Filed under: Arduino Hacks

Unfortunately, home appliances aren’t a one-size-fits-all sort of thing. What works for some may not always work so well for others. With this in mind, Raf Ramakers and the Autodesk Research team have developed a system that will enable you to retrofit your everyday devices with new controls that better suit your needs. RetroFab provides even the most non-tech-savvy users with a design and fabrication environment through which they can easily repurpose their existing physical interfaces with the help of 3D scanning, printing and basic electronics.

We present RetroFab, an end-to-end design and fabrication environment that allows non-experts to retrofit physical interfaces. Our approach allows for changing the layout and behavior of physical interfaces. Unlike customizing software interfaces, physical interfaces are often challenging to adapt because of their rigidity. With RetroFab, a new physical interface is designed that serves as a proxy interface for the legacy controls that are now operated using actuators. RetroFab makes this concept of retrofitting devices available to non-experts by automatically generating an enclosure structure from an annotated 3D scan. This enclosure structure holds together actuators, sensors as well as components for the redesigned interface. To allow retrofitting a wide variety of legacy devices, the RetroFab design tool comes with a toolkit of 12 components.

After loading the 3D scan, you can highlight and select the device’s controls on the model. The system then creates a 3D-printable rendering and offers redesign suggestions. From there, RetroFab automatically generates a housing that fits over the original interface and holds a series of actuators, motors, LEDs and other components, which are all connected to an Arduino.

The individual Arduino microcontrollers that control the enclosure structures run a generic firmware that handles the GPIO pins as well as the wireless communication. Even for retrofitted devices that do not intercommunicate, user input and sensor data from the retrofitted interface is first transmitted from the Arduino microcontroller to the central PC. This module then decides to turn on specific RetroFab actuators and sensors, controlled by the same or a different Arduino microcontroller. This approach makes it possible to change the behavior and interconnect retrofitted devices even after the design and fabrication is completed.

Using its accompanying mobile app, RetroFab also lets you easily interconnect and remotely control your gadgets — whether it’s setting the time on a retrofitted alarm clock or turning off a light switch right from your phone. You can read all about the project in its paper here, or watch the video below.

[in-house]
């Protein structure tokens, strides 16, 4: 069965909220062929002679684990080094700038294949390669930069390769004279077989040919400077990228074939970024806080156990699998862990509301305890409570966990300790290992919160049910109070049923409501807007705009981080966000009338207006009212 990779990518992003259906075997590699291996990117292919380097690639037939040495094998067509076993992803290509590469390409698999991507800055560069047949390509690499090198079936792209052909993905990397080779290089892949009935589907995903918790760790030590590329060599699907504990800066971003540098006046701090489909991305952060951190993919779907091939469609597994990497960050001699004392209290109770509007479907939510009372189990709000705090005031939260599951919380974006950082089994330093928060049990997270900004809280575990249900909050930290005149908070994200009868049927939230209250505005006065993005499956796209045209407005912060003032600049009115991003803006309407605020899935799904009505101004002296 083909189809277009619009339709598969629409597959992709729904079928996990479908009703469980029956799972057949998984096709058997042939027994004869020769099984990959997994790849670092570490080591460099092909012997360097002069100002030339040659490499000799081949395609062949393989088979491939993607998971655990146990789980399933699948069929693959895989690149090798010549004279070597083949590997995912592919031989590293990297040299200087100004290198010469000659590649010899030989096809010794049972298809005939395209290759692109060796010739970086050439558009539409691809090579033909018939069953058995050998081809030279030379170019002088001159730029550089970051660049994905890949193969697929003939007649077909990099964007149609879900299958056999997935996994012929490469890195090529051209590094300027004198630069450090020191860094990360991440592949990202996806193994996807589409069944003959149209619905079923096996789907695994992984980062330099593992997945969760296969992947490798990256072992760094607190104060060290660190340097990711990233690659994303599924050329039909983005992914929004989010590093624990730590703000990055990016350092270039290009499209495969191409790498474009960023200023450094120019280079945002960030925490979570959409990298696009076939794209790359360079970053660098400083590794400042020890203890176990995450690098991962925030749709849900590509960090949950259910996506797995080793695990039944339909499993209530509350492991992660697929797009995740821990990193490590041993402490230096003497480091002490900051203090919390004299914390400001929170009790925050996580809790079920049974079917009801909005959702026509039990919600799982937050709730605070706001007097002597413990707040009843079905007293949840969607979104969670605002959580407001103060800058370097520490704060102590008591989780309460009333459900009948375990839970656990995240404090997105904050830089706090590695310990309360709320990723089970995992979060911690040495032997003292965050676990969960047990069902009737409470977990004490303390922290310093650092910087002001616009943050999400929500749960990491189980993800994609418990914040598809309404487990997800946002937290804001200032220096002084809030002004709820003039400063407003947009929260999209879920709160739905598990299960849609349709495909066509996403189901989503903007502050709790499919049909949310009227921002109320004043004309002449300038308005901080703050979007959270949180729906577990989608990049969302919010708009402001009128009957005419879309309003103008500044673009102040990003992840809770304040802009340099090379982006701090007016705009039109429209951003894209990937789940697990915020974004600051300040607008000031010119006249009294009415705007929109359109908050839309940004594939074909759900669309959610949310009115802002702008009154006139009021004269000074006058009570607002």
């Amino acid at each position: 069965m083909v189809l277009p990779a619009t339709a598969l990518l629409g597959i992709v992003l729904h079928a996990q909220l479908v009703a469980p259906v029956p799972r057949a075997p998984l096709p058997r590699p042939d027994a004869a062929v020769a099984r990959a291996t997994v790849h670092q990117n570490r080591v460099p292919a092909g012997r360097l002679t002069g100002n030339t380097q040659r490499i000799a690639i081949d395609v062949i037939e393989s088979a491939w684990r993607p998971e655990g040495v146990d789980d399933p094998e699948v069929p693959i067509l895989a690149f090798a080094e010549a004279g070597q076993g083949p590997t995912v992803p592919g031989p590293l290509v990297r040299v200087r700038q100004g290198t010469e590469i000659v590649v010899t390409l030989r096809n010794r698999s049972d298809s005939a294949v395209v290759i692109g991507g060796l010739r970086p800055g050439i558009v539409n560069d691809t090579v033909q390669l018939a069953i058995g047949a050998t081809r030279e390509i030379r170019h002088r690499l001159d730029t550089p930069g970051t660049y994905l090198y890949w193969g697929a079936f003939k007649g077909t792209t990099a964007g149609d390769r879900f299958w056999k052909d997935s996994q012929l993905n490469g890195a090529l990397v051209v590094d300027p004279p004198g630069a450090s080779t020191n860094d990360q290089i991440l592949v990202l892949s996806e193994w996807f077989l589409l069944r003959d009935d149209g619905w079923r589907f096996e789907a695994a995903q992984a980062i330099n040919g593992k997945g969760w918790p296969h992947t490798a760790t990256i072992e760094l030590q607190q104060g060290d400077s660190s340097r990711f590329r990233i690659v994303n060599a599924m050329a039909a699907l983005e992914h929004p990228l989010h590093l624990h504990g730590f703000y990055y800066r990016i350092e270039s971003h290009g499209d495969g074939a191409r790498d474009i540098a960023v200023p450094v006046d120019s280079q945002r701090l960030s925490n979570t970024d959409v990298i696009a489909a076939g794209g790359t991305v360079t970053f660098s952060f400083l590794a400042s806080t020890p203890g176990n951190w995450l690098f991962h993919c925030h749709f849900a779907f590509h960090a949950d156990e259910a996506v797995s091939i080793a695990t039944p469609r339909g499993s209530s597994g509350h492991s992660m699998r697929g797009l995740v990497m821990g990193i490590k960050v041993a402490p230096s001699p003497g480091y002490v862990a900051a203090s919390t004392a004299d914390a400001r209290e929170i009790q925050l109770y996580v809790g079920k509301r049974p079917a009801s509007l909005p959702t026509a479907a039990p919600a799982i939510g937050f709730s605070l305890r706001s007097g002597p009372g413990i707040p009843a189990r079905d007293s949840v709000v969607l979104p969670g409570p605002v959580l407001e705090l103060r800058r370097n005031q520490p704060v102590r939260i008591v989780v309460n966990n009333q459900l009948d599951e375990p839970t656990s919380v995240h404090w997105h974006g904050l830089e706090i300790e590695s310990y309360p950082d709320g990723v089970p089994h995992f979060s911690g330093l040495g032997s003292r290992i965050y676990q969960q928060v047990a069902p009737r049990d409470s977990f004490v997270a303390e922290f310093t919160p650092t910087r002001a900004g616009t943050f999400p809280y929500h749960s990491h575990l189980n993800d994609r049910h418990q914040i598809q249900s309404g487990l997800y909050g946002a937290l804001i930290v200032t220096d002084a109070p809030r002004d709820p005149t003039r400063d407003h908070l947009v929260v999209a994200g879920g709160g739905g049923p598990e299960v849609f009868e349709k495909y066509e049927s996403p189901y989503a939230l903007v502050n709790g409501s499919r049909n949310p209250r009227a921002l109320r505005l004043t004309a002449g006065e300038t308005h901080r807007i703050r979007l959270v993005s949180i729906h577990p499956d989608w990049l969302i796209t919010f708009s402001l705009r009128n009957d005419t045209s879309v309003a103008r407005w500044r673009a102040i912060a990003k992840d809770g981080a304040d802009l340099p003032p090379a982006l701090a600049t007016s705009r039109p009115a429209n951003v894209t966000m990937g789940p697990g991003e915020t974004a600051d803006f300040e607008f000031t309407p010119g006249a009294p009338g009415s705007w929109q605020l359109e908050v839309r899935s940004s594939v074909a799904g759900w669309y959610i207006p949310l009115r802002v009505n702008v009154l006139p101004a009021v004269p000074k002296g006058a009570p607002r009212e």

FullSizeRenderYou can buy large cold-brew towers, but they’re expensive, aimed at coffee shops. Make your own instead, and automate it using Arduino.

Read more on MAKE

The post Build a Behemoth Cold Brew Coffee Drip Tower appeared first on Make: DIY Projects and Ideas for Makers.

Genuino Day 2016 in Indonesia was organized by the local community, who submitted this winning photo of the group on Instagram. For sharing the pic below, they’ll be receiving a Genuino MKR1000 and a Genuino Mug!

There’s still time to participate in this giveaway, which runs until May 26th. Here’s how:

– Follow our official Arduino.cc account on Instagram

– Share your images on your account on Instagram using hashtag #ArduinoD16 and #GenuinoD16 and mention us with the tag @Arduino.cc

– Every Thursday, from April 7th to May 26th, we are going to choose one of your pics (posted starting April 2nd) and announce the winner of an Arduino or a Genuino MKR1000 and one of our t-shirt or mug :) on the blog. That’s a total of of eight lucky people! Easy enough, right?

Remember to also share cool photos relating to your favorite Arduino and Genuino moments in your community beyond Arduino and Genuino Day.
Show us your local activities!

Someday not too far in the future, the idea of having to catch the attention of a bartender or preparing your own drinks at home may be a thing of the past. In celebration of Cinco de Mayo, we’ve compiled a list of of five Arduino robotic mixologists that’ll help whip you up a margarita or daiquiri with just the press of a button.